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The Wall Street Journal Europe, November 01, 2001
Al Qaeda's Balkan Links

November 1, 2001

by Marcia Christoff Kurop

The Balkans' uncharacteristically silent exit from the world stage as
the most prominent international hot spot of the last decade belies its
status as a major recruiting and training center of Osama bin Laden's
al Qaeda network. By feeding off the region's impoverished republics
and taking root in the unsettled diplomatic aftermath of the Bosnia and
Kosovo conflicts, al Qaeda, along with Iranian Revolutionary
Guard-sponsored terrorists, have burrowed their way into Europe's

For the past 10 years, the most senior leaders of al Qaeda have visited
the Balkans, including bin Laden himself on three occasions between
1994 and 1996. The Egyptian surgeon turned terrorist leader Ayman
Al-Zawahiri has operated terrorist training camps, weapons of mass
destruction factories and money-laundering and drug-trading networks
throughout Albania, Kosovo, Macedonia, Bulgaria, Turkey and Bosnia.
This has gone on for a decade. Many recruits to the Balkan wars came
originally from Chechnya, a jihad in which Al Qaeda has also played a

These activities have been exhaustively researched by Yossef Bodansky,
the former director of the U.S. House of Representatives' Task Force on
Terrorism and Unconventional Warfare. The February testimony of an
Islamist ringleader associated with the East Africa bombings have also
helped throw light on these actions.

They have however been disguised under the cover of dozens of
"humanitarian" agencies spread throughout Bosnia, Kosovo and Albania.
Funding has come from now-defunct banks such as the Albanian-Arab
Islamic Bank and from bin Laden's so-called Advisory and Reformation
Committee. One of his largest Islamist front agencies, it was
established in London in 1994.

Narco-Jihad Culture

The overnight rise of heroin trafficking through Kosovo -- now the most
important Balkan route between Southeast Asia and Europe after Turkey
-- helped also to fund terrorist activity directly associated with al
Qaeda and the Iranian Revolutionary Guard. Opium poppies, which barely
existed in the Balkans before 1995, have become the No. 1 drug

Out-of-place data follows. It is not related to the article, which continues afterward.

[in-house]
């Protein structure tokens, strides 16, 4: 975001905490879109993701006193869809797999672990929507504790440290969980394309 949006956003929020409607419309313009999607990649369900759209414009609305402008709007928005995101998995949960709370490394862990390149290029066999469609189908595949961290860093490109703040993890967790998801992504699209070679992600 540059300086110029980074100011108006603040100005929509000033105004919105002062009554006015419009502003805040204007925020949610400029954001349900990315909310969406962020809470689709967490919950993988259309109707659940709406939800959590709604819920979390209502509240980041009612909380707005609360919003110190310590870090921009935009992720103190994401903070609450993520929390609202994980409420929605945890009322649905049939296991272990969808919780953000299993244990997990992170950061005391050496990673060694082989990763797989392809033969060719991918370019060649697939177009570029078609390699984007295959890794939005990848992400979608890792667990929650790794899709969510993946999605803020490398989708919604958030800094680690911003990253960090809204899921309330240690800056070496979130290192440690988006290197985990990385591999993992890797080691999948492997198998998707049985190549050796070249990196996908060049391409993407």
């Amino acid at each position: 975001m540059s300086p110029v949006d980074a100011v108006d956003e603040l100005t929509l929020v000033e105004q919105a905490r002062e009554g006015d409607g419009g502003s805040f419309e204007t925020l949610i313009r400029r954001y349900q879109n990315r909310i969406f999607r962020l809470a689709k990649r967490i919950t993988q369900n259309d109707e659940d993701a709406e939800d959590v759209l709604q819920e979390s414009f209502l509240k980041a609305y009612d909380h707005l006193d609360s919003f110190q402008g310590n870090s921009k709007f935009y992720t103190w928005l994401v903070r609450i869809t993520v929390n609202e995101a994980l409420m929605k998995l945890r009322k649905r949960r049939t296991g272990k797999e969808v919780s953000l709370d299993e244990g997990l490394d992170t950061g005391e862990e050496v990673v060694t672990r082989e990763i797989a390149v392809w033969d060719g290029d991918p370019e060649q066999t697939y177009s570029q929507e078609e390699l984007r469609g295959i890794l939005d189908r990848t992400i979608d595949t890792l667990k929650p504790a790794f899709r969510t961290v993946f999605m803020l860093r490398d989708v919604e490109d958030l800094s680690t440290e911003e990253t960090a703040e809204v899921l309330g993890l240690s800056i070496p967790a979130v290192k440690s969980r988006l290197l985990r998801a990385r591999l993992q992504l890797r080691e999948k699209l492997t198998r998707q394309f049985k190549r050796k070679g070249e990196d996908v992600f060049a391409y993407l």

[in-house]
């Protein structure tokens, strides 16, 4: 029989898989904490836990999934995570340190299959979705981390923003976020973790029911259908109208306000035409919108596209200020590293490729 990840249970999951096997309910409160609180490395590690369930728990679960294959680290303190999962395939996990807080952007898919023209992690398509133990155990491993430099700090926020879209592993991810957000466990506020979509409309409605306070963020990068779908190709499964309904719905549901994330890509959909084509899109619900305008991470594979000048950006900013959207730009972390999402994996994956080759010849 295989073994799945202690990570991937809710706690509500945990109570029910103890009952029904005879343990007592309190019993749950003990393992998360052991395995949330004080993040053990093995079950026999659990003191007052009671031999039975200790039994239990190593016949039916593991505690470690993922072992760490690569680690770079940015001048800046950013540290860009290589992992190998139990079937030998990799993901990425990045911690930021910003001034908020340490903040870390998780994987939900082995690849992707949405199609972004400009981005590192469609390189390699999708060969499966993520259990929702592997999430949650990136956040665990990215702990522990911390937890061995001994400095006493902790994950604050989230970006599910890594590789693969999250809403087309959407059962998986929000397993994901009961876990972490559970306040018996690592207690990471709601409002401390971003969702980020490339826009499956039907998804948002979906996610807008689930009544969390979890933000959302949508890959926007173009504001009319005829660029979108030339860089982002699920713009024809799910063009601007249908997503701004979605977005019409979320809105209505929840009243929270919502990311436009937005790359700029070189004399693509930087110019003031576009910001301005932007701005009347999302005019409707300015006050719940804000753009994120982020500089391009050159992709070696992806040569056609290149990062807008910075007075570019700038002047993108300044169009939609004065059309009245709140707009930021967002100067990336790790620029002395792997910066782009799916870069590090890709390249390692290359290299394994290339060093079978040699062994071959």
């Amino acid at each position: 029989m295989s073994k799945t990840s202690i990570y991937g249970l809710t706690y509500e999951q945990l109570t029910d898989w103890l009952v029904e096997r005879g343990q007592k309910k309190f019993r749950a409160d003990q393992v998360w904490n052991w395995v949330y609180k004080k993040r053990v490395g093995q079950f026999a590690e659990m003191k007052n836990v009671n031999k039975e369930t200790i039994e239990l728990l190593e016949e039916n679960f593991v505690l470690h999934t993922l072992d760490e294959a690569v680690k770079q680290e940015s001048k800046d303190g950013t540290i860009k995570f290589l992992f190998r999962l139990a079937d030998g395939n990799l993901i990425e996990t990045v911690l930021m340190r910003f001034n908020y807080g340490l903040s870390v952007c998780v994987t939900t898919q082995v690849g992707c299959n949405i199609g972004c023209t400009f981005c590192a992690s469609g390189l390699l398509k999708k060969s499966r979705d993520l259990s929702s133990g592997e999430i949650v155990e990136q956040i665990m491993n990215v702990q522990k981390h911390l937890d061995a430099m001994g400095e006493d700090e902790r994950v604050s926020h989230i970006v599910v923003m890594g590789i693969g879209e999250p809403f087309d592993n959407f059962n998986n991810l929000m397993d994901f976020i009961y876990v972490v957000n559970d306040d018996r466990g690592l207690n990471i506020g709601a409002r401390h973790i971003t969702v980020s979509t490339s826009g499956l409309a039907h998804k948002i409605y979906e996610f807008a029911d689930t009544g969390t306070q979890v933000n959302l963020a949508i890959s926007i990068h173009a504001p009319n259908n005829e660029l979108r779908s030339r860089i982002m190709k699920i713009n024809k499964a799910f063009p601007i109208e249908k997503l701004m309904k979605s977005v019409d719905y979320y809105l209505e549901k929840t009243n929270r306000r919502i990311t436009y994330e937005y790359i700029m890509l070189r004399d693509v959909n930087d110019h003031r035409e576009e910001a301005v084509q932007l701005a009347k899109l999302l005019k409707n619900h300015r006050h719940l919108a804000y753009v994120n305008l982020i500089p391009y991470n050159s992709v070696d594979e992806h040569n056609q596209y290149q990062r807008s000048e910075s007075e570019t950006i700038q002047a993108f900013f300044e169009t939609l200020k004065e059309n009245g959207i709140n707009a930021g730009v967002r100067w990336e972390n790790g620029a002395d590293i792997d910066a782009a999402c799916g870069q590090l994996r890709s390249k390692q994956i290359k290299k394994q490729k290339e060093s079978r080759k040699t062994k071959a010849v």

cultivated in the Balkans after marijuana. Operatives of two al
Qaeda-sponsored Islamist cells who were arrested in Bosnia on Oct. 23
were linked to the heroin trade, underscoring the narco-jihad culture
of today's post-war Balkans.

These drug rings in turn form part of an estimated $8 billion a year
Taliban annual income from global drug trafficking, predominantly in
heroin. According to Mr. Bodansky, the terrorism expert, bin Laden
administers much of that trade through Russian mafia groups for a
commission of 10% to 15% -- or around $1 billion annually.

The settling of Afghan-trained mujahideen in the Balkans began around
1992, when recruits were brought into Bosnia by the ruling Islamic
party of Bosnia, the Party of Democratic Action, from Chechnya, Saudi
Arabia, Egypt, Pakistan, as well as Italy, Germany and Turkey. They
were all given journalists' credentials to avoid explicit detection by
the West. Others were married immediately to Bosnian Muslim women and
incorporated into regular army ranks.

Intelligence services of the Nordic-Polish SFOR (previously IFOR)
sector alerted the U.S. of their presence in 1992 while the number of
mujahideen operating in Bosnia alone continued to grow from a few
hundred to around 6,000 in 1995. Though the Clinton administration had
been briefed extensively by the State Department in 1993 on the growing
Islamist threat in former Yugoslavia, little was done to follow

The Bosnian Embassy in Vienna issued a passport to bin Laden in 1993,
according to various reports in the Yugoslav press at the time. The
reports add that bin Laden then visited a terrorist camp in Zenica,
Bosnia in 1994. The Bosnian government denies all of this, but admits
that some passport records have been lost. Around that time, bin Laden
directed al Qaeda "senior commanders" to incorporate the Balkans into
an complete southeastern approach to Europe, an area stretching from
the Caucasus to Italy. Al Zawahiri, the Egyptian surgeon reputed to be
the second in command of the entire al Qaeda network, headed up this
southeastern frontline.

By 1994, major Balkan terrorist training camps included Zenica, and
Malisevo and Mitrovica in Kosovo. Elaborate command-and-control centers
were further established in Croatia, and Tetovo, Macedonia as well as
around Sofia, Bulgaria, according to the U.S. Congress's task force on
terrorism. In Albania, the main training camp included even the
property of former Albanian premier Sali Berisha in Tropje, Albania,
who was then very close to the Kosovo Liberation Army.

Not even stalwart NATO ally Turkey escaped the network. Areas beyond
government control were also visited by bin Laden in 1996 according to
London-based Jane's Intelligence Review. The government has been
battling two terrorist groups: Jund al Islam, whose assassinated Syrian